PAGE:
Originally published in The Weekly Packet, April 11, 2019
Broadband solution approved by Brooklin voters
by Monique Labbe
After three years of research, public hearings and discussion, voters in Brooklin unanimously approved the next steps for the future of internet broadband at Town Meeting April 6.
The approved plan was to enter into a shared cost contract agreement with Consolidated Communications for improvements and installation of infrastructure that will improve internet service to 100 percent of the people in Brooklin.
Voters approved $105,000 for the venture. That amount will be taken from the surplus account, and matched by Consolidated Communications.
A public hearing was held the Monday before Town Meeting, where the selectmen and representatives from Consolidated answered the questions people had leading up to the final vote.
The discussion at Town Meeting was brief, and focused mainly on whether or not Consolidated’s infrastructure work would really provide what they said it would once it is finished.
Rob Koester of Consolidated Communications answered questions regarding the project, and said that while there were some areas that would only receive the minimum of 10 MGs per minute, most of the town would see much higher speeds.
“The 10 MGs per minute is enough to stream movies and TV shows, and also have a couple devices linked to it,” said Custard. “The point is that even the areas that are currently not serviced at all will have the minimum speeds promised once it’s finished.”
In total, voters approved all warrant items and a municipal budget of $734,800 (without county tax), as well as a school budget of $1,944,078 in just under three hours.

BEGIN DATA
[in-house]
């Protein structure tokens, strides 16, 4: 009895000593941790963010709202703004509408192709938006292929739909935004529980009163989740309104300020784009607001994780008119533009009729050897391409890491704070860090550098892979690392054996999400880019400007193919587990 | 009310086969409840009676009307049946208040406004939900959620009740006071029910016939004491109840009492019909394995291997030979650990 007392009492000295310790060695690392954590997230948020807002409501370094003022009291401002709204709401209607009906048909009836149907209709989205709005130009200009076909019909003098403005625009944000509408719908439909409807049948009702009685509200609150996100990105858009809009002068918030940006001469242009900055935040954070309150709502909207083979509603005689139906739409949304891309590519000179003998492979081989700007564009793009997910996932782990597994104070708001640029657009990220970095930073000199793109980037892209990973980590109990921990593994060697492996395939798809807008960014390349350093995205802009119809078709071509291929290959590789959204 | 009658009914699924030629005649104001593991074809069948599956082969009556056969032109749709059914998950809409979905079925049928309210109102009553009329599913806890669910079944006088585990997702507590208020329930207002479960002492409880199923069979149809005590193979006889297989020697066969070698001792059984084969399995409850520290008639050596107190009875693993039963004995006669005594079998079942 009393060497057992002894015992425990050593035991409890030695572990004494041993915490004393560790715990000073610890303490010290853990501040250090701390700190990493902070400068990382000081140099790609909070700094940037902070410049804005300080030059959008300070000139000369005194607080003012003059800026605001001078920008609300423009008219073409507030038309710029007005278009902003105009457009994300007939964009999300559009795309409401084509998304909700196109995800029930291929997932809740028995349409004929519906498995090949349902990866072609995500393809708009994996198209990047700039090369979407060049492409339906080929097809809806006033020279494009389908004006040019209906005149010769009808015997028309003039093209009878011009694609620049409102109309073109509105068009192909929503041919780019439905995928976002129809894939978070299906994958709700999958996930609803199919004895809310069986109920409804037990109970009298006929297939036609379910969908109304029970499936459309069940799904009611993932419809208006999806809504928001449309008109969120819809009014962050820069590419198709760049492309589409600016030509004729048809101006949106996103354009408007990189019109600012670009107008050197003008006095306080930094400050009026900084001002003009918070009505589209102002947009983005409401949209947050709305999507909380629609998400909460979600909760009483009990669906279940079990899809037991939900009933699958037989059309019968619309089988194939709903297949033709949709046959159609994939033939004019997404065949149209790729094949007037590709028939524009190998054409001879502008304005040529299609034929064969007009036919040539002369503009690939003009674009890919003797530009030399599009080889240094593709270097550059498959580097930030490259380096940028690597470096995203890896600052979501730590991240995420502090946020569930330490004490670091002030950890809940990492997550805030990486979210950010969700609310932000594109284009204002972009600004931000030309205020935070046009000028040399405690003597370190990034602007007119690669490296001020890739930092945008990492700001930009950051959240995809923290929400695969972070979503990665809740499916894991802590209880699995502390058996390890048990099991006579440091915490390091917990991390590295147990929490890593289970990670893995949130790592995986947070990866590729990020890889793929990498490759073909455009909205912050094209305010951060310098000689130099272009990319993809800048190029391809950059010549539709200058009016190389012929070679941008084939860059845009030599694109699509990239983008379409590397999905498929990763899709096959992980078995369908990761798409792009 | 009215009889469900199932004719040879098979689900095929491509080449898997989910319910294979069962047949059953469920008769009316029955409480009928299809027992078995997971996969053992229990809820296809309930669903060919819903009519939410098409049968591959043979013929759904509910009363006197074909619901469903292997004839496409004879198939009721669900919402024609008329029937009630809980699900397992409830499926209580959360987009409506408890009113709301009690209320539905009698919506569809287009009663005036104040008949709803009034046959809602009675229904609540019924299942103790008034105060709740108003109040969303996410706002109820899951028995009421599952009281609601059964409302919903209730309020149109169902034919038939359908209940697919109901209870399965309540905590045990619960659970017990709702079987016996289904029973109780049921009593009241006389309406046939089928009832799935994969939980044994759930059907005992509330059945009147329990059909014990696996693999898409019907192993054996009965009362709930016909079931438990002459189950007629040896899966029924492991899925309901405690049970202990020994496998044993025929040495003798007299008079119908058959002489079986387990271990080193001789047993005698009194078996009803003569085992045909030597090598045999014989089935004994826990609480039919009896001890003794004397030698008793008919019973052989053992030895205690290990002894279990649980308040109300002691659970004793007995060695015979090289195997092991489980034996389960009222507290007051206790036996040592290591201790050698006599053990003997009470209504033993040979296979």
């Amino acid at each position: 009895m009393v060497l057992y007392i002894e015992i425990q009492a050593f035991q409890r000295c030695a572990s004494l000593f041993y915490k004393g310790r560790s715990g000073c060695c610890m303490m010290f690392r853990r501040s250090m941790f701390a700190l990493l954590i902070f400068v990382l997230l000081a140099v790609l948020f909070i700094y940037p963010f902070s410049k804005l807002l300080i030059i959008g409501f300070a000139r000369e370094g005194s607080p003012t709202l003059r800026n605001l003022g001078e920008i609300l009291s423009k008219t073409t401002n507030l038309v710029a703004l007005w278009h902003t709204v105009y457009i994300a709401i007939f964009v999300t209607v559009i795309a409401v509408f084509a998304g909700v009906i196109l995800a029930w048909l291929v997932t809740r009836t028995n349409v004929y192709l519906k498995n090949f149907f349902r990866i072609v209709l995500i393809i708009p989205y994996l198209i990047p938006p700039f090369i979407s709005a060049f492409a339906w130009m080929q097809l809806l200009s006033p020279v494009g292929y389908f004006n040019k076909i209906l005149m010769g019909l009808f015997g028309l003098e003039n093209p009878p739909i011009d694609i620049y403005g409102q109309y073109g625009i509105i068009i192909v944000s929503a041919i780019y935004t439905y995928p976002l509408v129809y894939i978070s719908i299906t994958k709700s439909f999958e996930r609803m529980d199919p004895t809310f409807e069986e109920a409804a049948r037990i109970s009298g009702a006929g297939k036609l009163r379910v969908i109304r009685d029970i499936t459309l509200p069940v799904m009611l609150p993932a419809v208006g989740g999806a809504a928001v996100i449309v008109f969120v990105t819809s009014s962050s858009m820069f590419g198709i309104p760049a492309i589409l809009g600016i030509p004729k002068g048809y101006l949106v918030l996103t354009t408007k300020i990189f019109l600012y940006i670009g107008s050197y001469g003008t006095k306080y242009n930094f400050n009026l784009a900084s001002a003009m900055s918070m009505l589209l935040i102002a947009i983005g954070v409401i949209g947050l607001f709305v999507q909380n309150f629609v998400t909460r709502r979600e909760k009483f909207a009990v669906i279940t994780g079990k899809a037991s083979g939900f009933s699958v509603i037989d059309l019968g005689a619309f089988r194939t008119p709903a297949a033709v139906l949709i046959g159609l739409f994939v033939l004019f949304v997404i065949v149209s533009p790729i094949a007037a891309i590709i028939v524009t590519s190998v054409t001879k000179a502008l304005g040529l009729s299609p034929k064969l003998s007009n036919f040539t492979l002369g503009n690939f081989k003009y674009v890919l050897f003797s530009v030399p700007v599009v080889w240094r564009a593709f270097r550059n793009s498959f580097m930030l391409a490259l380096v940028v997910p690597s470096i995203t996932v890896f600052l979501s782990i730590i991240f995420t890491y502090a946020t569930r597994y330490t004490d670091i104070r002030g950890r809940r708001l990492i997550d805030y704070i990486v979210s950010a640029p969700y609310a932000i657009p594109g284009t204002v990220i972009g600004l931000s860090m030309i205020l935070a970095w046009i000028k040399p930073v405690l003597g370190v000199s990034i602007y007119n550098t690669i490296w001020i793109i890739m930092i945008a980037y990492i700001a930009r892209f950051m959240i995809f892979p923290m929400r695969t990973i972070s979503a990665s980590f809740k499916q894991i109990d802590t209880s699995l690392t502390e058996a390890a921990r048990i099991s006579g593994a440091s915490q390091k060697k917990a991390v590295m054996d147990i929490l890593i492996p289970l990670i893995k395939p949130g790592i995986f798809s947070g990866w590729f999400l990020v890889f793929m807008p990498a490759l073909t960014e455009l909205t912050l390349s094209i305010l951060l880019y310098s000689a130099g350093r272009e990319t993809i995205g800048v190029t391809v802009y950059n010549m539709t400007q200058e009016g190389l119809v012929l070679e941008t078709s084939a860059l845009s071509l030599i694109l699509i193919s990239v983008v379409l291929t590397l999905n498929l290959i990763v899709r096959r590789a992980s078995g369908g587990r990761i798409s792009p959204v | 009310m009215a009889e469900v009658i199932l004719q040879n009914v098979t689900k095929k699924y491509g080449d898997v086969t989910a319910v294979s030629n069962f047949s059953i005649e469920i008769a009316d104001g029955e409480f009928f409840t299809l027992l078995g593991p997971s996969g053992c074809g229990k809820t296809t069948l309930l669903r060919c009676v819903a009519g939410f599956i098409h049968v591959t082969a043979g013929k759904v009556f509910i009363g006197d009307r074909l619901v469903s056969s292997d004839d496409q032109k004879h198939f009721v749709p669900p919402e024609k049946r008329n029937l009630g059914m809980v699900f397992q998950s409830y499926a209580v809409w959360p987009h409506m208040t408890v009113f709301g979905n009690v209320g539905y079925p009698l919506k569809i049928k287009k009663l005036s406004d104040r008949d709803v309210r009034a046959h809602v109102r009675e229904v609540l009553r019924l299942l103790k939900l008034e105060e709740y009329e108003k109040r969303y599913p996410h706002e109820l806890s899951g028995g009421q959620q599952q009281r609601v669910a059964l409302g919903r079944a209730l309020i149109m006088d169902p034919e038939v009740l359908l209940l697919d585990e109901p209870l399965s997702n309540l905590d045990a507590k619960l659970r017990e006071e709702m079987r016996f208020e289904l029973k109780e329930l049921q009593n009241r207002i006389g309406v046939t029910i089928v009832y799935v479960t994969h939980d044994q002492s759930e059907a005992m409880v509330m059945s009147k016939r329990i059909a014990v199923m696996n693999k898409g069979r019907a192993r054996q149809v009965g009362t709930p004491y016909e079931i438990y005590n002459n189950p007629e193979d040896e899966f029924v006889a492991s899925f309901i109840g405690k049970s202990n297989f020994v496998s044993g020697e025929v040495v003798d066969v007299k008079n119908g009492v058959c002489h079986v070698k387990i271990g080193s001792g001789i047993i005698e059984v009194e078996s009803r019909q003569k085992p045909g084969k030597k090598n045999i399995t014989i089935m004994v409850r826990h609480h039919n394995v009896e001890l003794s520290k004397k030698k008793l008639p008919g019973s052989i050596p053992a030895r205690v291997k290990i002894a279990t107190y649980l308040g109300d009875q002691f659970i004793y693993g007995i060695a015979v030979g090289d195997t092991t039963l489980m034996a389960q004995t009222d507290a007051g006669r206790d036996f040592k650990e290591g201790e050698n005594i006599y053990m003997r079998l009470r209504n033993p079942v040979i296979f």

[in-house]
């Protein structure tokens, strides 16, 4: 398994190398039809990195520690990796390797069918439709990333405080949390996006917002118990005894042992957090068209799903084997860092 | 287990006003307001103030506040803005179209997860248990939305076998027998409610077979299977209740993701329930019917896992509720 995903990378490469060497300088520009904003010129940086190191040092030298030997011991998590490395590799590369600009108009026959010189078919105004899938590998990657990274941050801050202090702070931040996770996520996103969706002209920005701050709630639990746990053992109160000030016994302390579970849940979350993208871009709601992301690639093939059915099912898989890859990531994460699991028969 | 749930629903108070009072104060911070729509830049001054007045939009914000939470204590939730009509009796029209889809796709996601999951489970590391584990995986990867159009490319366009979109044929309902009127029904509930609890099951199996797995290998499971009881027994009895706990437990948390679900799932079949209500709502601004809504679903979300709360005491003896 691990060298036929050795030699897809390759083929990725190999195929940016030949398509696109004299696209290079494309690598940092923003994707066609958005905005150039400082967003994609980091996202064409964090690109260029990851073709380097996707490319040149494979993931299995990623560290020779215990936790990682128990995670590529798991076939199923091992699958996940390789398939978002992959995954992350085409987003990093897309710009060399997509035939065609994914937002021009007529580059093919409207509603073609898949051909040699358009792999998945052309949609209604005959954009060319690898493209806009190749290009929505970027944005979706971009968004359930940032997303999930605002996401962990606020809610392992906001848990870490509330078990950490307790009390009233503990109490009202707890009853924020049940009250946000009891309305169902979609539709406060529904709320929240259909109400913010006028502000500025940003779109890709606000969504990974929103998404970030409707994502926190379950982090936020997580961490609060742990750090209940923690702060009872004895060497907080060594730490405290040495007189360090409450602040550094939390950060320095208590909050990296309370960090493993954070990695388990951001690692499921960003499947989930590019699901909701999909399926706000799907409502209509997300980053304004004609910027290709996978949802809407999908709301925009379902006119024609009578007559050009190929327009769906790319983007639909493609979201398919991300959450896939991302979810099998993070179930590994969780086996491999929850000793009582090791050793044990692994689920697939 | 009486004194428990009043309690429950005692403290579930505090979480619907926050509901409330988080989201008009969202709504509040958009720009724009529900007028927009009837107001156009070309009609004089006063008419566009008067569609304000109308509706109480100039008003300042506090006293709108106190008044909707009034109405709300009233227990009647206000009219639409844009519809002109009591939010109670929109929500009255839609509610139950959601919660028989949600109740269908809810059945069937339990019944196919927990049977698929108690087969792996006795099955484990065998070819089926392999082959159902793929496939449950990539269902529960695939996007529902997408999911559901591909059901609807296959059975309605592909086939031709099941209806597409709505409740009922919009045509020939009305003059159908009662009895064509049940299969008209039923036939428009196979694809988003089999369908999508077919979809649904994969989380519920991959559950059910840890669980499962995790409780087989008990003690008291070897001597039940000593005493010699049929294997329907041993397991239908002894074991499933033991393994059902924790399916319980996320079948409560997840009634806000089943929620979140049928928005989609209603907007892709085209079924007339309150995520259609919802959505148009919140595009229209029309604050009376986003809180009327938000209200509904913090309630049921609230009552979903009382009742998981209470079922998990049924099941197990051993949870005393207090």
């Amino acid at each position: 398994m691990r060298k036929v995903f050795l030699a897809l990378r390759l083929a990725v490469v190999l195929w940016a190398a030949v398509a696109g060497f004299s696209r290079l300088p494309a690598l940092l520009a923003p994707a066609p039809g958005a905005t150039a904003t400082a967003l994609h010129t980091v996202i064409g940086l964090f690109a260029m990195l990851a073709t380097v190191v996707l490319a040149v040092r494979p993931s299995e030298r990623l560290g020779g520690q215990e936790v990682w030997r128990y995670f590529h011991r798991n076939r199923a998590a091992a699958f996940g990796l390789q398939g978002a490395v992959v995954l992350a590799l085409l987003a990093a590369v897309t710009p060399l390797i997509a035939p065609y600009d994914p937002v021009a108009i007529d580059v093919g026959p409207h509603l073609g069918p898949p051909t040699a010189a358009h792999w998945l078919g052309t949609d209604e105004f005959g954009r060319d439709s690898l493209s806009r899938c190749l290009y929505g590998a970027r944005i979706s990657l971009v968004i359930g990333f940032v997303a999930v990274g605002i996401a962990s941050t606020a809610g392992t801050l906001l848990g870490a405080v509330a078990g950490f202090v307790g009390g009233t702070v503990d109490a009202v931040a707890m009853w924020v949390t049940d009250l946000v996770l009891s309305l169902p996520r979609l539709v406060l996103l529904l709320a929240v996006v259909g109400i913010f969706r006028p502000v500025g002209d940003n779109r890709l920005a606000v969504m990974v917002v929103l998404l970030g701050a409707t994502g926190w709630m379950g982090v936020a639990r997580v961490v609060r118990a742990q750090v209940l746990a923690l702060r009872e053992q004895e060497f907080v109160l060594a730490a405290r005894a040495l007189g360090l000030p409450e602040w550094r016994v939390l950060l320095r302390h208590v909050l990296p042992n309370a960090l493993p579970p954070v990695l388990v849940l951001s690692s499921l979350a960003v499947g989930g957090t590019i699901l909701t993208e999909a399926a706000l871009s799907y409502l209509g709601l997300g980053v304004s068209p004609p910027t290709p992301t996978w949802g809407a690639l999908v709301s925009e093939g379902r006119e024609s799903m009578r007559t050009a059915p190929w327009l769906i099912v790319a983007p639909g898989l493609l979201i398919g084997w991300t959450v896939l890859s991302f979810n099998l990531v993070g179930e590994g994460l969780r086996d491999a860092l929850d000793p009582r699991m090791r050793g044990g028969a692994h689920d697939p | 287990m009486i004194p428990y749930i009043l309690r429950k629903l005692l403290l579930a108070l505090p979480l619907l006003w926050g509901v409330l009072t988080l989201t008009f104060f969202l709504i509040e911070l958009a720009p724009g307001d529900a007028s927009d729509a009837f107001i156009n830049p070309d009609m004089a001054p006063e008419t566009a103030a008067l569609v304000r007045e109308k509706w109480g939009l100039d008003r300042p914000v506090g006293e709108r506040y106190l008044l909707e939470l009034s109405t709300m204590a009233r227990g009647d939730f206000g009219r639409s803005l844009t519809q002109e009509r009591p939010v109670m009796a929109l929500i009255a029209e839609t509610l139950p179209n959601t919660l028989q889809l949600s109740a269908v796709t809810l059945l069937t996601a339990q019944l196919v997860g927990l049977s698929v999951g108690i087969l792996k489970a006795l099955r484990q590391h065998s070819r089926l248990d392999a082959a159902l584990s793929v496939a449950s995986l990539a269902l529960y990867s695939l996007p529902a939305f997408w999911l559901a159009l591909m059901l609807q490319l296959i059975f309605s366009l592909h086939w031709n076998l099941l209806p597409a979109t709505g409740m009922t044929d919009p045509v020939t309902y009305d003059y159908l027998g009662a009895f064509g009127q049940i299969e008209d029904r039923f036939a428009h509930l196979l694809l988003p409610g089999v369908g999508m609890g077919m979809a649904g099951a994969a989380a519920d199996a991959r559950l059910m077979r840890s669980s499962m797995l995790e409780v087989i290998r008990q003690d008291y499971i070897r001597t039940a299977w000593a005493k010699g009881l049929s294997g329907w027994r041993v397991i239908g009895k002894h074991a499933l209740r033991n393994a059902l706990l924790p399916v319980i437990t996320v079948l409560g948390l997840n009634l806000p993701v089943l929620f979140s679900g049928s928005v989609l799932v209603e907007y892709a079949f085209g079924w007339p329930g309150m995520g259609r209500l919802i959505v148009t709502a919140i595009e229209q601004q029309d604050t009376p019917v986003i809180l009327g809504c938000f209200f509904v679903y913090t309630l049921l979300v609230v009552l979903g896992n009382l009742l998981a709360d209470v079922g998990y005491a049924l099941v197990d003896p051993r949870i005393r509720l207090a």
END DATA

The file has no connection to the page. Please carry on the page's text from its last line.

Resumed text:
During elections the day before, David Reiley received 75 votes to fill a three-year seat on the board of selectmen, while Heather Candage received 84 votes to keep her position as tax collector. Neil Allen received 79 votes to retain his seat as the longtime road commissioner in Brooklin, while Nicholas Carter was voted into a three-year term on the school board with 75 votes. Another open seat on the school board will be filled by a write-in candidate. A handful of people received write-in votes, and will be contacted regarding their interest in serving on the board.
Firefighter, selectman recognized for service
During an intermission between voting on school and municipal warrant items, two people in attendance at Town Meeting were recognized for their service to the town.
Brooklin Fire Chief Sam Friend spoke about Ed Holden, a member of the fire department for the last 50 years, and presented him with a plaque.
“In an average week, the department gets two call outs a week,” said Friend. “Do that for 20 years, that’s a lot of time. Now think about 30 years. That’s commitment, 30 years. And 50? That’s just amazing.”
Also recognized was Brooklin Selectman Laura Sherman, who did not seek reelection after her three-year term was up this year. Fellow Selectman Deborah Brewster talked about her time serving with Sherman, saying that she hopes Sherman’s service on the board will inspire more “younger folks” to get involved in town politics.
Sherman, who is leaving the board to focus on her day job, said that she “is not going anywhere, and may even be back.”
Both received standing ovations.
This story was edited on 4/11/19 to correct the spelling of Rob Koester’s name. The article was also changed on 4/16/19 to identify Ed Holden as being recognized for his 50 years of service and dedication to the Brooklin Fire Department.